Martha’s recently began an initiative that allows clients to keep some of the food they harvest while the rest goes to the pantry. And with the area’s growing Hispanic population, the crops – including tomatillos and cilantro – increasingly reflect the tastes of those they serve. “It’s about community engagement,” said Wenger.
The food pantry occupies a convent basement and packs an astonishing amount of activity into a series of low-slung rooms bustling with volunteers and chock-a-block with food. Staff instituted drive-up service during the pandemic in place of a walk-in client-choice pantry and distribute food to about 1,440 families (5,800 individuals) per month.
Martha’s is on pace to give away more than 2 million pounds of food in 2022 – more than twice the previous year and indicative of a “terrifying” amount of need, said Patrick Walsh, director of operations. It is the largest food pantry in the county, serving working families, seniors and persons with disabilities or the unemployed in equal measure.
“Many clients are coming out of the trauma of poverty,” and it’s important they be served quality food and greeted with dignity, as neighbors and friends. The pantry is an opportunity “to break down barriers between people.”
What Would Jesus Do?
A Place to Belong, Memphis
Can a public space ever feel like home? For the unhoused in downtown Memphis, the answer may be yes. What began as a coffee spot on an old parking lot has grown into 30,000 square feet of green space with wheelchair-friendly walkways, flower gardens, sacred statuary, one apiary, two beehives and more than a dozen raised vegetable beds.
It's a place where anyone can belong.
“This is a ministry of presence, an extension of hospitality,” said Kelley Henderson, executive director of Catholic Charities of West Tennessee (CCWTN).
Like many service innovations, it came out of COVID-19, when meeting outside became a matter of course. It started as a spot for coffee, a meal, a handwashing station and restrooms on a corner parking lot. At first, 40 people came; today, between 200 and 250 visit daily. The goal was to create a café feel for those who are typically excluded from café culture.
“We’re not welcome in a lot of spaces. We’re asked to leave,” Henderson was told by clients over biscuit sandwiches in the park’s corner café. The topic: What to do with the old CCWTN gymnasium. “We’d love to have a space where we can just be and belong.”
And thus was born the community park, now called A Place to Belong. It is both a safe space and an extended ministry of outreach services, a place where trust is built over coffee and conversations, where referrals for resources are made but are not the price of admission.
“Hospitality is given. It’s not a ticket for entry,” said Henderson, who noted that their model is leading to the desired outcomes: less litter, more volunteerism (to mulch, weed and harvest), easy engagement (and free vegetables) for seniors living nearby and a growing reputation that this is a place to go for resources, for safety, for community. And yes, really good coffee. More than 300 cups of it every morning.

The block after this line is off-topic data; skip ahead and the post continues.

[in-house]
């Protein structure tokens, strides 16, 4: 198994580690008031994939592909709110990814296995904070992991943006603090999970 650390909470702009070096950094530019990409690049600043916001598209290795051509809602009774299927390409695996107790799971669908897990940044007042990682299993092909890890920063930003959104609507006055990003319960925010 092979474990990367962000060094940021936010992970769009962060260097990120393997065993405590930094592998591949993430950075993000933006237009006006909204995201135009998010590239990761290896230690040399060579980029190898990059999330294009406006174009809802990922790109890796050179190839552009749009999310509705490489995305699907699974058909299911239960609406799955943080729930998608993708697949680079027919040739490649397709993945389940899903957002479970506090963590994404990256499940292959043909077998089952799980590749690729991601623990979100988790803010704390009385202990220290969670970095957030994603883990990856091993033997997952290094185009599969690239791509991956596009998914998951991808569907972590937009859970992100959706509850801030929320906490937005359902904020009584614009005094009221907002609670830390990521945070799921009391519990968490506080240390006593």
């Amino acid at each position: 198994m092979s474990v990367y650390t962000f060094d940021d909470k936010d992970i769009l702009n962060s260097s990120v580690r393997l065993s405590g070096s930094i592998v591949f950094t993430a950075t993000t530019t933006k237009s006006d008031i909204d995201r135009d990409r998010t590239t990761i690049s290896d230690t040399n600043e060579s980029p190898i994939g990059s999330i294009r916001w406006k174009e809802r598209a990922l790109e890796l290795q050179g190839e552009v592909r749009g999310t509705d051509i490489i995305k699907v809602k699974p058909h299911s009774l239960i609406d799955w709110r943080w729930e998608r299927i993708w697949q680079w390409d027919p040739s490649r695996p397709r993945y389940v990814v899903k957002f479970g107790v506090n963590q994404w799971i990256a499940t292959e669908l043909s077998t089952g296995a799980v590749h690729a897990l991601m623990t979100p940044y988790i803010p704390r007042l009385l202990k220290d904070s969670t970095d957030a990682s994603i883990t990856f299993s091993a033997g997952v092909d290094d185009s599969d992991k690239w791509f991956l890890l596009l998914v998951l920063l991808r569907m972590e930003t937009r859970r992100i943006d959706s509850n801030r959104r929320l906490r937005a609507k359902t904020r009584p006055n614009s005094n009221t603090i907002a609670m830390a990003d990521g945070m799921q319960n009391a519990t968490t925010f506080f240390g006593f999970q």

“We read stories of Christ breaking bread and having conversations with folks on the road,” said Henderson. “I think if Jesus were walking around today, he would have a cup of coffee with one of our guests.”
What Does Home Taste Like?
Common Earth Gardens, Louisville
“Working with refugees, homesickness is a huge issue,” said Jane Evans. “Growing the foods that remind them of home, that taste like home, that they can share with their children, that they couldn’t afford or wouldn’t be available at the local store – it’s a way to pass down respect for their culture.”
As program director for Common Earth Gardens, a project of Catholic Charities of Louisville, Inc., Evans works with refugees from Burma, Democratic Republic of Congo and Somalia, among other places. Whether growing bitter melon, water spinach and African eggplant or crops more typical of Kentucky, such as tomatoes, onions, greens or corn, they’re farming a plot of earth they can call their own.
“It’s not just having your corn, it’s getting out there,” she said, acknowledging how important it is for refugees to honor where they came from and what they hold dear while cultivating new lives where they are. “It’s an identity, it’s a life. A way for people to literally feel rooted in their new homeland.”
Common Earth currently boasts 450 gardeners working six community garden sites around Louisville; plots average 900 square feet and are leased annually for $20 to $25. A three-year incubator farm program begun in 2017 supports farmers with educational opportunities and technical support while they farm one-tenth of an acre plots for which they pay about $200. The goal is to help them launch independent businesses after graduation.
Amir Hussein grew up in a refugee farming family from Somalia. He came to Louisville at the age of four with his family; Catholic Charities helped them get their first piece of land in 2007. Now 19 and studying mechanical engineering in college, he works for Catholic Charities as the farmers’ market coordinator, helping growers improve their marketing, going over sales records with them or fixing a broken tent, depending on the day.